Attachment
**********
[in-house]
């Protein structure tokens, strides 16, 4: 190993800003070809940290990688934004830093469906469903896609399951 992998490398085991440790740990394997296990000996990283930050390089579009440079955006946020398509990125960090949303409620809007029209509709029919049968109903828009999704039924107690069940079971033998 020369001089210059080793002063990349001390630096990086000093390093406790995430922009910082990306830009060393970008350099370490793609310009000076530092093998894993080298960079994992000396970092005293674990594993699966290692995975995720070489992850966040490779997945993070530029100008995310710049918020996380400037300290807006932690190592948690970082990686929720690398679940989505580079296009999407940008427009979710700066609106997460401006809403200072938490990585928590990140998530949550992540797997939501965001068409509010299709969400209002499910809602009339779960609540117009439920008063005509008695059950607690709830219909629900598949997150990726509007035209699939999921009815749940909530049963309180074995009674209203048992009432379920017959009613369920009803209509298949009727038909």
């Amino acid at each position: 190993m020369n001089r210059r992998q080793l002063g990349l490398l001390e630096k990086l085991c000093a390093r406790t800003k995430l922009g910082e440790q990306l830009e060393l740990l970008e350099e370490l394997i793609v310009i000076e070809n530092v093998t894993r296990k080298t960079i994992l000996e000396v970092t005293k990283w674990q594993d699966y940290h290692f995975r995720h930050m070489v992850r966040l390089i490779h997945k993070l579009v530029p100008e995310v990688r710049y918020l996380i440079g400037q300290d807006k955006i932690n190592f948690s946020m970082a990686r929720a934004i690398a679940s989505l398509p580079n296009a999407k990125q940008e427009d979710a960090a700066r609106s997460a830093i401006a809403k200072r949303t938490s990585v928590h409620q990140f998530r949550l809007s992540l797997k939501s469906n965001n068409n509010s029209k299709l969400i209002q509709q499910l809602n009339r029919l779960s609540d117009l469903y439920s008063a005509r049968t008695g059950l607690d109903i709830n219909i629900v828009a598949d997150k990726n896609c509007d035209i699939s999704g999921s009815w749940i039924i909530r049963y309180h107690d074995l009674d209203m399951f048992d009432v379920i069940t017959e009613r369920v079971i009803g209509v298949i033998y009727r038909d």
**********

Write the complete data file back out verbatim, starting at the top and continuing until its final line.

[in-house]
């Protein structure tokens, strides 16, 4: 190993800003070809940290990688934004830093469906469903896609399951 992998490398085991440790740990394997296990000996990283930050390089579009440079955006946020398509990125960090949303409620809007029209509709029919049968109903828009999704039924107690069940079971033998 020369001089210059080793002063990349001390630096990086000093390093406790995430922009910082990306830009060393970008350099370490793609310009000076530092093998894993080298960079994992000396970092005293674990594993699966290692995975995720070489992850966040490779997945993070530029100008995310710049918020996380400037300290807006932690190592948690970082990686929720690398679940989505580079296009999407940008427009979710700066609106997460401006809403200072938490990585928590990140998530949550992540797997939501965001068409509010299709969400209002499910809602009339779960609540117009439920008063005509008695059950607690709830219909629900598949997150990726509007035209699939999921009815749940909530049963309180074995009674209203048992009432379920017959009613369920009803209509298949009727038909």
């Amino acid at each position: 190993m020369n001089r210059r992998q080793l002063g990349l490398l001390e630096k990086l085991c000093a390093r406790t800003k995430l922009g910082e440790q990306l830009e060393l740990l970008e350099e370490l394997i793609v310009i000076e070809n530092v093998t894993r296990k080298t960079i994992l000996e000396v970092t005293k990283w674990q594993d699966y940290h290692f995975r995720h930050m070489v992850r966040l390089i490779h997945k993070l579009v530029p100008e995310v990688r710049y918020l996380i440079g400037q300290d807006k955006i932690n190592f948690s946020m970082a990686r929720a934004i690398a679940s989505l398509p580079n296009a999407k990125q940008e427009d979710a960090a700066r609106s997460a830093i401006a809403k200072r949303t938490s990585v928590h409620q990140f998530r949550l809007s992540l797997k939501s469906n965001n068409n509010s029209k299709l969400i209002q509709q499910l809602n009339r029919l779960s609540d117009l469903y439920s008063a005509r049968t008695g059950l607690d109903i709830n219909i629900v828009a598949d997150k990726n896609c509007d035209i699939s999704g999921s009815w749940i039924i909530r049963y309180h107690d074995l009674d209203m399951f048992d009432v379920i069940t017959e009613r369920v079971i009803g209509v298949i033998y009727r038909d």